Mitchell remembers her mother testing her on music for fun when she was younger, learning musical concepts and practices in what she described as an informal setting. While Mitchell is in choir at Bethel, she doesn’t consider herself “a music person” yet can subconsciously tell when someone’s voice is straining, whether they are in tune or not and whether they are singing with support. Things like finding the tone, technique and rhythm have been Mitchell’s norm growing up,  both an “incredible blessing and curse.” 

Growing up, I would often be woken up by her singing loudly around the house, or come upstairs to see her practicing conducting pieces, scribbling in scores, grading papers or working with vocal students. I’m not sure if passion is even the right way to describe how music works in her life. I would argue that music is just part of her,” Mitchell said. “She sings to my siblings before they go to bed at night, sings in the car, prioritized my exposure to music, taught me about complex musical concepts and embraced my personal musical journey. Watching her perform, write books, recruit, teach and also be an administrative powerhouse is one of the most inspiring things I could have ever seen.”  

While Gill does not formally bring her research project into the classroom, the passion for teaching others the music is something she tries to convey — primarily, Gill is trying to teach students that classical music is and should be the norm. Gill has interacted with African American students who believe they should not be allowed to sing classical music, because it was not from their culture. To that, Gill says, “Oh, but it is.”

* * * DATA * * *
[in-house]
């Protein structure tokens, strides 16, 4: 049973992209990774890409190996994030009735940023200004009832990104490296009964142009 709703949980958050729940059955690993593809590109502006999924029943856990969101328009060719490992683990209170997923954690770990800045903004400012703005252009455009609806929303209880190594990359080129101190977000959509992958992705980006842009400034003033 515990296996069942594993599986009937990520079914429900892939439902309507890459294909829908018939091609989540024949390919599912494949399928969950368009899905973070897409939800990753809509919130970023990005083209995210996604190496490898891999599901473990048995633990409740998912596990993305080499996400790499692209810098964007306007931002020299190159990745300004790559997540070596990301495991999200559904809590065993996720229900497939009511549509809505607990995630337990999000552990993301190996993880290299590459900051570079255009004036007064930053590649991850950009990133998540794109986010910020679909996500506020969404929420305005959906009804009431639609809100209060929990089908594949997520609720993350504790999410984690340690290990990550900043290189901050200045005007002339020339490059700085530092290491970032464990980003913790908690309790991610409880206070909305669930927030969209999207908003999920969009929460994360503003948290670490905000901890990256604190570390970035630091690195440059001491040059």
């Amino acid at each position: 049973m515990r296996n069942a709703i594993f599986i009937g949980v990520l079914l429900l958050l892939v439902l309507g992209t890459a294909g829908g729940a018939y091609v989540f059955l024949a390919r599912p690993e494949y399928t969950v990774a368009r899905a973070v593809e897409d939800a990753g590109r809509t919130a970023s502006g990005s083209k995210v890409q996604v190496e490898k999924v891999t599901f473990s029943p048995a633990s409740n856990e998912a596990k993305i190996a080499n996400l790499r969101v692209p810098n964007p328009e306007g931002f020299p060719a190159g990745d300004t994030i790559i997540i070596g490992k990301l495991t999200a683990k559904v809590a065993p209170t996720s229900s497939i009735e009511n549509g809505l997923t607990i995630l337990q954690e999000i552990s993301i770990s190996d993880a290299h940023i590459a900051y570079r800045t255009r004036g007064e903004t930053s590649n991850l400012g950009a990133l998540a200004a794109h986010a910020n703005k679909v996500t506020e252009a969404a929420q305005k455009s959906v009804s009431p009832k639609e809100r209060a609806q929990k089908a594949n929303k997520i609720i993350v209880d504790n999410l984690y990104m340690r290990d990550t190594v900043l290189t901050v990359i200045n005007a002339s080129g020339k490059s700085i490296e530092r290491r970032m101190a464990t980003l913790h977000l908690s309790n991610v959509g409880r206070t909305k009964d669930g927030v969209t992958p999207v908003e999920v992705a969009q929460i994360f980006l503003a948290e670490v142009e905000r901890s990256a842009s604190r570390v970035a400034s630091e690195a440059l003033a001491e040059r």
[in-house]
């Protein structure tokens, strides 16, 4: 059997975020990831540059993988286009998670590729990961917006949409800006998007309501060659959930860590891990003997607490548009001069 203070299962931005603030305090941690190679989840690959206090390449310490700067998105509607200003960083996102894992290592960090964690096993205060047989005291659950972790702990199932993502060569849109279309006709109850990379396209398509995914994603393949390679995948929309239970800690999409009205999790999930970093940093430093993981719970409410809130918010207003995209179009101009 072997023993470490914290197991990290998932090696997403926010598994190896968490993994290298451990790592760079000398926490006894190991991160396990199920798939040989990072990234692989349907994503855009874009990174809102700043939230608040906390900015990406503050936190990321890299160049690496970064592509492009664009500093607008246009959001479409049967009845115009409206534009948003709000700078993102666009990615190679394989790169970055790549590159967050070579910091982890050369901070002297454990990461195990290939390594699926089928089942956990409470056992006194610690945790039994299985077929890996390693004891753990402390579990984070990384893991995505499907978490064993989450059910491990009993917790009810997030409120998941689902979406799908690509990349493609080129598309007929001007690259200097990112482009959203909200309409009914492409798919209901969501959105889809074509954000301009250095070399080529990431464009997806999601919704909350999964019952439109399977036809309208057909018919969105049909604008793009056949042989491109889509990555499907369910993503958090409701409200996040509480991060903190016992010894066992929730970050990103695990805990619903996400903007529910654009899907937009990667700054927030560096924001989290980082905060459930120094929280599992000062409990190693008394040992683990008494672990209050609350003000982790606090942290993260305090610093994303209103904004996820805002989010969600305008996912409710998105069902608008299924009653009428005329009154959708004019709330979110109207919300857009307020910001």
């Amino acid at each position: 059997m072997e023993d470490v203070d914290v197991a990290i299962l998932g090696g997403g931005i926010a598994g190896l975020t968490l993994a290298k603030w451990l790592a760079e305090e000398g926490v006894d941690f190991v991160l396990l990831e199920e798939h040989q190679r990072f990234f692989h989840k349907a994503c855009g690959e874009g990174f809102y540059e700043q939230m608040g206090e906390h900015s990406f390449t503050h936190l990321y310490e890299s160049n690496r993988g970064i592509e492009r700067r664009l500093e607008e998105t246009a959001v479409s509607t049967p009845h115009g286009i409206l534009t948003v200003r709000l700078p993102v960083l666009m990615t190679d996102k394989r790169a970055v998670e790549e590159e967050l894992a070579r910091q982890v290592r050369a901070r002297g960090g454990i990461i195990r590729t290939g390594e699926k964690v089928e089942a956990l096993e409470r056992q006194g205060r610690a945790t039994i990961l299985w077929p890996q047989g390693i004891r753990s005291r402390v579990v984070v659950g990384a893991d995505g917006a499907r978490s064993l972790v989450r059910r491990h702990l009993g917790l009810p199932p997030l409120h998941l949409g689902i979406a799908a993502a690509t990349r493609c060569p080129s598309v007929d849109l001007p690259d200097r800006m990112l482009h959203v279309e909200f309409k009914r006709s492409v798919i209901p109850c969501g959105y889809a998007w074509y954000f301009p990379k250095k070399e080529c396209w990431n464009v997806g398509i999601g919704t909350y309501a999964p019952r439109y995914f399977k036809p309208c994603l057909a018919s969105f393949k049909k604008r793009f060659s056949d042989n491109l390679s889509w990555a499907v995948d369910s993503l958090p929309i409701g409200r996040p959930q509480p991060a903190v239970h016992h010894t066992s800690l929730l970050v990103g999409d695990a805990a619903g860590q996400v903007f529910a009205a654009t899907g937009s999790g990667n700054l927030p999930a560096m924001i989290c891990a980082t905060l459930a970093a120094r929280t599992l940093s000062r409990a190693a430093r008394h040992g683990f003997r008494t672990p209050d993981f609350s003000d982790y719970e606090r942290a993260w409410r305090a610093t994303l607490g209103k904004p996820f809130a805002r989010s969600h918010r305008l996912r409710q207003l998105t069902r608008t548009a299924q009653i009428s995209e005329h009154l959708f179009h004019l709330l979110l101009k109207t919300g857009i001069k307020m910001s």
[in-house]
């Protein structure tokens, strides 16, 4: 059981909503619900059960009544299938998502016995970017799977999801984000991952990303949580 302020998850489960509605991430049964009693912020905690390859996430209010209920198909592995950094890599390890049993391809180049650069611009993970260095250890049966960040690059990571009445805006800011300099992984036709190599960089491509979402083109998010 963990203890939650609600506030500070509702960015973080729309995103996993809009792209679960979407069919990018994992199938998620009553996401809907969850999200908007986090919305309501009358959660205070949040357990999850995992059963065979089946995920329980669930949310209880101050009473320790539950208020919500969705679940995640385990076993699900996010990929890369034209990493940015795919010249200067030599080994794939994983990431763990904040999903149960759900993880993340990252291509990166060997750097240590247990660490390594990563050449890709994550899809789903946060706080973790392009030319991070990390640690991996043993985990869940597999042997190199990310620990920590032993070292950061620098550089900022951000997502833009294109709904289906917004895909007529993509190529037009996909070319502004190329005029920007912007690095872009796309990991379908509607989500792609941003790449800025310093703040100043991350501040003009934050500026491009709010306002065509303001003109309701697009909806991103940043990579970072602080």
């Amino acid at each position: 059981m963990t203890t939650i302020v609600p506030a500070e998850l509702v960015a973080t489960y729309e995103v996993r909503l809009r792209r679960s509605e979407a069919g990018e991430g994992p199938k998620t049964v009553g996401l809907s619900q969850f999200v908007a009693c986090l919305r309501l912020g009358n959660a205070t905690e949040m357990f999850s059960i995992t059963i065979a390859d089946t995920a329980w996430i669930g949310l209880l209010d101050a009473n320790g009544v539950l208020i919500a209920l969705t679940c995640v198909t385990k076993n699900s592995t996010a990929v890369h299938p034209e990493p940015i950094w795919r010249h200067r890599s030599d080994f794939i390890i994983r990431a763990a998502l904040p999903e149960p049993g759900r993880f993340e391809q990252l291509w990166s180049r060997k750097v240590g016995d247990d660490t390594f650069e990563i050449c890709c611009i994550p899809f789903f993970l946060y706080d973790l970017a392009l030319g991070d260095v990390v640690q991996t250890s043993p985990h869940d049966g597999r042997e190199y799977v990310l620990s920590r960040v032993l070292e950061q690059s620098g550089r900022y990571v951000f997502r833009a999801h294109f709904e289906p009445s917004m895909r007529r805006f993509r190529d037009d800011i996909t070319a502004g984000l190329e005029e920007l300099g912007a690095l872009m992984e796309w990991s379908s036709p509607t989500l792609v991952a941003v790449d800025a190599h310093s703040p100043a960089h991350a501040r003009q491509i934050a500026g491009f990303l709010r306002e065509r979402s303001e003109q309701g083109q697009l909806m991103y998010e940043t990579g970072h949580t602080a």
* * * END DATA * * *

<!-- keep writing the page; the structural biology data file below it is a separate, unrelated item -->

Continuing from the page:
Her research formally began this summer by doing interviews with two of the five still-living former NANM presidents and her high school director, Scott. She simply asked about the history. She then started looking at the now out-of-print newspaper, the Chicago Defender, and its coverage of classical music since the early 1900s — not blues or jazz, which would have been expected at that time. A white binder holds several printouts and copies of newspaper clippings dating all the way back to 1909, reporting things like “Mrs. Emma Mays is having a party at her house, featuring Bach cantatas” or “A Pleasant Sunday Afternoon and Christmas Musical,” along with more headlines Gill found. 

“It reads like something from England, not at all like something people would assume,” Gill said. “This was just normal, they weren’t forcing anything or trying to be like anybody. This is just who they were.” 

The prevalence of black classical music of that time has since been seemingly erased from today’s education and understanding of the history black musicians in America — exactly the narrative Gill is trying to change. 

“The reality is that [classical music] is the music of African Americans,” Gill said. “The history and origins of classical music — some is European, but there have been black classical composers in this country since before the Revolutionary War. So how are you saying it’s not our music? It is.”

Gill’s goal is to finish her research in the next couple of weeks. The roughly six-page research paper will be ready to submit to the Choral Journal of the American Choral Directors Association, but with her school schedule, she has to fit any remaining work into every bit of free time she has. If her research gets published in the Journal, she hopes that educators and black students all across the country come to learn about a long history of black classical music in Chicago and beyond. She wants her research to help black musicians realize that classical music is as much a part of their history and story as anyone else’s.

Leave a Comment
More to Discover

Comments (0)

All The Clarion Picks Reader Picks Sort: Newest

Your email address will not be published. Required fields are marked *